When I have several conflicts, is there a way to resolve them all by just telling SVN to keep the version that is in the repository? Unfortunately, we're still using 1.4.

  • 3
    Why would you want to do that? lets say you made a 200 line change and someone checked in a file right before you that simply added a few comments, causing a conflict. Are you just going to throw your 200 line change away for that?
    – z -
    Jul 10, 2009 at 14:02
  • 3
    it's a case where i know that all the changes in some working copy are junk, and want to use the repos' version.
    – nategood
    Jul 10, 2009 at 14:10

3 Answers 3


I believe if you run the command svn revert . -R, you basically undo all changes to your working copy. If there are conflicted files, SVN tosses out your changes and uses the revision you've most recently updated to.

Of course, this also gets rid of changes to files that aren't conflicted.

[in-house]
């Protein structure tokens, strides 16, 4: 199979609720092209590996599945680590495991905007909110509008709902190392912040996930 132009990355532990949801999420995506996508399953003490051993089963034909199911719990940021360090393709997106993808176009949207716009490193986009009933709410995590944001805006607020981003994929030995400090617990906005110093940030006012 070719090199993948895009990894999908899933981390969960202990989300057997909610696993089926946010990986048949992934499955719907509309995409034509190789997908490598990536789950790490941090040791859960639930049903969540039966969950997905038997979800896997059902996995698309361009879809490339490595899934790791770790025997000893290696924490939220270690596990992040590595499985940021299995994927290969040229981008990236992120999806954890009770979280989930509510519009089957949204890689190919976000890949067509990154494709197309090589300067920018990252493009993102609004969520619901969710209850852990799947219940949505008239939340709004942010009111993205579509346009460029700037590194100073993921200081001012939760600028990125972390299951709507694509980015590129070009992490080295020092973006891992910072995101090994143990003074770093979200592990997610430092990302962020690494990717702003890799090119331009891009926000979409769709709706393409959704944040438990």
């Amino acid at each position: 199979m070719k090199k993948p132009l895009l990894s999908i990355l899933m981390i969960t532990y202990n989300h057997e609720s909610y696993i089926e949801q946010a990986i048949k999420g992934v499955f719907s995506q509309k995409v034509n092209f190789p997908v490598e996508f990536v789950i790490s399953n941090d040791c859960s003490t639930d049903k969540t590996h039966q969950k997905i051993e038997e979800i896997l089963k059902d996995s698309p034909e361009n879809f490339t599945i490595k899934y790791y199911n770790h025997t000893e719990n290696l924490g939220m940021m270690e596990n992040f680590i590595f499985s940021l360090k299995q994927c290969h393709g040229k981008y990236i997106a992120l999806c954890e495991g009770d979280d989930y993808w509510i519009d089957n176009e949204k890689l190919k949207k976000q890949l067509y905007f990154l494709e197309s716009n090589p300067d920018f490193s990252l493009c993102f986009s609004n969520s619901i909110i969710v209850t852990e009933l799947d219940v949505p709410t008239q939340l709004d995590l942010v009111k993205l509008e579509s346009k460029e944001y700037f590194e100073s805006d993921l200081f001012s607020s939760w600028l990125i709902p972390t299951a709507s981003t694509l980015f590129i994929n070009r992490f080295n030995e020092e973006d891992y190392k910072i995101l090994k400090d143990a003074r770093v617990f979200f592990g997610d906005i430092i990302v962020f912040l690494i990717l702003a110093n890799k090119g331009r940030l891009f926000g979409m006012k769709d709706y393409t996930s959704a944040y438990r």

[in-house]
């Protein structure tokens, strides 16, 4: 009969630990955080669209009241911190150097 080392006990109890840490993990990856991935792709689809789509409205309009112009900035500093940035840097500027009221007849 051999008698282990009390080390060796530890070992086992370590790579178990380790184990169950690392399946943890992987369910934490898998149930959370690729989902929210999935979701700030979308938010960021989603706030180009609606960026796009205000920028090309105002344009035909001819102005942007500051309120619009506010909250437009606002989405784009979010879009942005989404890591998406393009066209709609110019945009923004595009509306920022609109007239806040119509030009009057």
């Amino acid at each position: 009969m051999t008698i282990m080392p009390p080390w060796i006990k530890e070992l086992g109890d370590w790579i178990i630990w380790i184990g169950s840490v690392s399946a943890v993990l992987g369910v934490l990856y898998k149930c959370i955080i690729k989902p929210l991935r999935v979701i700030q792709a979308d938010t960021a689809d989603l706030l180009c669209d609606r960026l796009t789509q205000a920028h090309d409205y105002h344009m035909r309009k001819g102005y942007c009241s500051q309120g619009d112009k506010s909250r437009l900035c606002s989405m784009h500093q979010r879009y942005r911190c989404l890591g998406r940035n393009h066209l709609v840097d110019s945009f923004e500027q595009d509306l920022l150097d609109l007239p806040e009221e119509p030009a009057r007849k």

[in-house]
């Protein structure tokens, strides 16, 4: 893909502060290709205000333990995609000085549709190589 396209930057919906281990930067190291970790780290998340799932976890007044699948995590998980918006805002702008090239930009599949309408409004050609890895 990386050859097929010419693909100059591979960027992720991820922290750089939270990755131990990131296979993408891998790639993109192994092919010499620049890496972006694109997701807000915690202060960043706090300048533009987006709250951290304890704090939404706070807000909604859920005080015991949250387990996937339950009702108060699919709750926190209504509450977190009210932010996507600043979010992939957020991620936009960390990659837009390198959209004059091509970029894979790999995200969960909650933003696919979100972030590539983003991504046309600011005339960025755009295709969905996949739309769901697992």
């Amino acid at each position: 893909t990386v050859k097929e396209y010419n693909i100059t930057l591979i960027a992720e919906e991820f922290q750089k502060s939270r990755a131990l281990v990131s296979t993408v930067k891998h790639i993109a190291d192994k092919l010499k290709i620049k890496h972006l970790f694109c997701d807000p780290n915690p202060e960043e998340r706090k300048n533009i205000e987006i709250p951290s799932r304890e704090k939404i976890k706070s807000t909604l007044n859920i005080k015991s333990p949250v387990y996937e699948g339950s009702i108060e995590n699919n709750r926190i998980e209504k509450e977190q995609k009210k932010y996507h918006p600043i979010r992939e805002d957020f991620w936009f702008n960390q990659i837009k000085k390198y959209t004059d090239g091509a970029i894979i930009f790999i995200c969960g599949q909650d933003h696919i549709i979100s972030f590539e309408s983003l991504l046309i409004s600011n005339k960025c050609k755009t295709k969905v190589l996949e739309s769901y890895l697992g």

• 1
    SVN tosses out your changes and uses the version you originally checked out; you still need to do an svn update to get the current HEAD version from the repository. Jul 10, 2009 at 14:04
  • @Roger: but if you have conflicted files, then you've run svn up. It is the version that svn up pulled from the repository that svn reverts to (unless this changed, I tested it with 1.6.3).
    – Nick Meyer
    Jul 10, 2009 at 14:09
  • clarified my answer accordingly :)
    – Nick Meyer
    Jul 10, 2009 at 14:11
  • nice idea. i'll leave it open for a while to see if there's a more elegant solution.
    – nategood
    Jul 10, 2009 at 14:11
  • this does not get rid of folders that are in conflicted state. however answer stackoverflow.com/a/1109832/528020 does
    – seven
    Feb 27, 2020 at 9:24

svn update . --accept theirs-full

Or is that not available in svn 1.4?

You could try and run the 1.5 client against a 1.4 server, might work.

  • I ran a 1.5 client with a 1.4 server for a while. For most purposes it works fine, but you lose the automatic merge tracking, for one thing. See the "compatibility concerns" in the 1.5 release notes (subversion.tigris.org/svn_1.5_releasenotes.html).
    – Nick Meyer
    Jul 10, 2009 at 14:26

You can try

svn st | awk '/^C/ { print $2 }' | xargs svn revert

this revert all files with conflicts

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